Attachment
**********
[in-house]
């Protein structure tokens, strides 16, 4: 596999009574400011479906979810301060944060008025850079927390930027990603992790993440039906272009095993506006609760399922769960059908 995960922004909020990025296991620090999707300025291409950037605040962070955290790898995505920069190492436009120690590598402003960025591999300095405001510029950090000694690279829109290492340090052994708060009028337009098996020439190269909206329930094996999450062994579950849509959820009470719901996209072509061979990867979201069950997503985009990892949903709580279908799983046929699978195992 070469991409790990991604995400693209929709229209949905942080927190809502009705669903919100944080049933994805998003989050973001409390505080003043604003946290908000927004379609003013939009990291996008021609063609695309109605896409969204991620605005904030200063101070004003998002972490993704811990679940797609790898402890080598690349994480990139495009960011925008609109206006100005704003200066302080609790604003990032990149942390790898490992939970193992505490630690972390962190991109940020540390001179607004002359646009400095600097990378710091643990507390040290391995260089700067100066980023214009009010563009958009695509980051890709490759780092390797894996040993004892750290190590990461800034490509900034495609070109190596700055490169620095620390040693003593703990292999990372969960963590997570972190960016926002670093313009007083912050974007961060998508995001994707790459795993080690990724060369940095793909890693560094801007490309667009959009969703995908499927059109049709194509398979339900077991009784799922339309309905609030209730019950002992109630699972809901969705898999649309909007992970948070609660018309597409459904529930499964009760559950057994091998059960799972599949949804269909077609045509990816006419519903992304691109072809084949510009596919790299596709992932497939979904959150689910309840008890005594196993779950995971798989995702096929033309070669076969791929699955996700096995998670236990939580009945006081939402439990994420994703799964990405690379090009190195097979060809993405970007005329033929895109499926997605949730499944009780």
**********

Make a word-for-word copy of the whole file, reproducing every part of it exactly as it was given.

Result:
[in-house]
């Protein structure tokens, strides 16, 4: 596999009574400011479906979810301060944060008025850079927390930027990603992790993440039906272009095993506006609760399922769960059908 995960922004909020990025296991620090999707300025291409950037605040962070955290790898995505920069190492436009120690590598402003960025591999300095405001510029950090000694690279829109290492340090052994708060009028337009098996020439190269909206329930094996999450062994579950849509959820009470719901996209072509061979990867979201069950997503985009990892949903709580279908799983046929699978195992 070469991409790990991604995400693209929709229209949905942080927190809502009705669903919100944080049933994805998003989050973001409390505080003043604003946290908000927004379609003013939009990291996008021609063609695309109605896409969204991620605005904030200063101070004003998002972490993704811990679940797609790898402890080598690349994480990139495009960011925008609109206006100005704003200066302080609790604003990032990149942390790898490992939970193992505490630690972390962190991109940020540390001179607004002359646009400095600097990378710091643990507390040290391995260089700067100066980023214009009010563009958009695509980051890709490759780092390797894996040993004892750290190590990461800034490509900034495609070109190596700055490169620095620390040693003593703990292999990372969960963590997570972190960016926002670093313009007083912050974007961060998508995001994707790459795993080690990724060369940095793909890693560094801007490309667009959009969703995908499927059109049709194509398979339900077991009784799922339309309905609030209730019950002992109630699972809901969705898999649309909007992970948070609660018309597409459904529930499964009760559950057994091998059960799972599949949804269909077609045509990816006419519903992304691109072809084949510009596919790299596709992932497939979904959150689910309840008890005594196993779950995971798989995702096929033309070669076969791929699955996700096995998670236990939580009945006081939402439990994420994703799964990405690379090009190195097979060809993405970007005329033929895109499926997605949730499944009780």